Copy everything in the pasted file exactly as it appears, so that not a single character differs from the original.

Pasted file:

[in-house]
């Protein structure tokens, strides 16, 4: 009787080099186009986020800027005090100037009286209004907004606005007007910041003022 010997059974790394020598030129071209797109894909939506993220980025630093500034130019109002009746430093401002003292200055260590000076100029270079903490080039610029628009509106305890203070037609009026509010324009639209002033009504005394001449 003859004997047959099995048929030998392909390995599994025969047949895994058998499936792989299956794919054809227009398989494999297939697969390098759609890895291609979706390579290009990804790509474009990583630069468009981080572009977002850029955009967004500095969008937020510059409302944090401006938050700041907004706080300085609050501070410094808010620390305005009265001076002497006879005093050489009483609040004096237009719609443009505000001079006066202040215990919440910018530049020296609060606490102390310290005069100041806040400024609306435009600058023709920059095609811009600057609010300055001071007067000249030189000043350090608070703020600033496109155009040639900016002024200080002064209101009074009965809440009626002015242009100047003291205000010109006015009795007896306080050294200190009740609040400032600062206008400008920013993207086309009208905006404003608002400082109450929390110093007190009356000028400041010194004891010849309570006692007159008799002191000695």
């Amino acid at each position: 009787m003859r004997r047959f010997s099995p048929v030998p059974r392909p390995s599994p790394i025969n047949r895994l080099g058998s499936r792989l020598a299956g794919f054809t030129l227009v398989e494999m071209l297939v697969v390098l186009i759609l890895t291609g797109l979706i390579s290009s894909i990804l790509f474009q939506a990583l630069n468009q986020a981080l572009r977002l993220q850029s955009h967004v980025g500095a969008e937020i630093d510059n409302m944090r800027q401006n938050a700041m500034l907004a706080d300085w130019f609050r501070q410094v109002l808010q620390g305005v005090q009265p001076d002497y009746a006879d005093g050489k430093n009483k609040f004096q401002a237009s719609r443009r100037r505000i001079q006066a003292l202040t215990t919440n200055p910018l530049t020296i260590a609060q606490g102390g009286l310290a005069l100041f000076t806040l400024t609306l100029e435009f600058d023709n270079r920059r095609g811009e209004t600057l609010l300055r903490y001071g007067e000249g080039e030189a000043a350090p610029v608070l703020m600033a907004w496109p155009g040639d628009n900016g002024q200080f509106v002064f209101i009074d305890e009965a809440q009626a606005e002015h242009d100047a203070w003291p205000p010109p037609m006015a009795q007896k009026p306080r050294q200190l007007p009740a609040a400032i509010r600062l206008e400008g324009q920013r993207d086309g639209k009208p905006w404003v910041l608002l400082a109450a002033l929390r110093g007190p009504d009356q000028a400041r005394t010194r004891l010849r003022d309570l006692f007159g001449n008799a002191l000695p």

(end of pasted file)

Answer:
[in-house]
């Protein structure tokens, strides 16, 4: 009787080099186009986020800027005090100037009286209004907004606005007007910041003022 010997059974790394020598030129071209797109894909939506993220980025630093500034130019109002009746430093401002003292200055260590000076100029270079903490080039610029628009509106305890203070037609009026509010324009639209002033009504005394001449 003859004997047959099995048929030998392909390995599994025969047949895994058998499936792989299956794919054809227009398989494999297939697969390098759609890895291609979706390579290009990804790509474009990583630069468009981080572009977002850029955009967004500095969008937020510059409302944090401006938050700041907004706080300085609050501070410094808010620390305005009265001076002497006879005093050489009483609040004096237009719609443009505000001079006066202040215990919440910018530049020296609060606490102390310290005069100041806040400024609306435009600058023709920059095609811009600057609010300055001071007067000249030189000043350090608070703020600033496109155009040639900016002024200080002064209101009074009965809440009626002015242009100047003291205000010109006015009795007896306080050294200190009740609040400032600062206008400008920013993207086309009208905006404003608002400082109450929390110093007190009356000028400041010194004891010849309570006692007159008799002191000695």
């Amino acid at each position: 009787m003859r004997r047959f010997s099995p048929v030998p059974r392909p390995s599994p790394i025969n047949r895994l080099g058998s499936r792989l020598a299956g794919f054809t030129l227009v398989e494999m071209l297939v697969v390098l186009i759609l890895t291609g797109l979706i390579s290009s894909i990804l790509f474009q939506a990583l630069n468009q986020a981080l572009r977002l993220q850029s955009h967004v980025g500095a969008e937020i630093d510059n409302m944090r800027q401006n938050a700041m500034l907004a706080d300085w130019f609050r501070q410094v109002l808010q620390g305005v005090q009265p001076d002497y009746a006879d005093g050489k430093n009483k609040f004096q401002a237009s719609r443009r100037r505000i001079q006066a003292l202040t215990t919440n200055p910018l530049t020296i260590a609060q606490g102390g009286l310290a005069l100041f000076t806040l400024t609306l100029e435009f600058d023709n270079r920059r095609g811009e209004t600057l609010l300055r903490y001071g007067e000249g080039e030189a000043a350090p610029v608070l703020m600033a907004w496109p155009g040639d628009n900016g002024q200080f509106v002064f209101i009074d305890e009965a809440q009626a606005e002015h242009d100047a203070w003291p205000p010109p037609m006015a009795q007896k009026p306080r050294q200190l007007p009740a609040a400032i509010r600062l206008e400008g324009q920013r993207d086309g639209k009208p905006w404003v910041l608002l400082a109450a002033l929390r110093g007190p009504d009356q000028a400041r005394t010194r004891l010849r003022d309570l006692f007159g001449n008799a002191l000695p």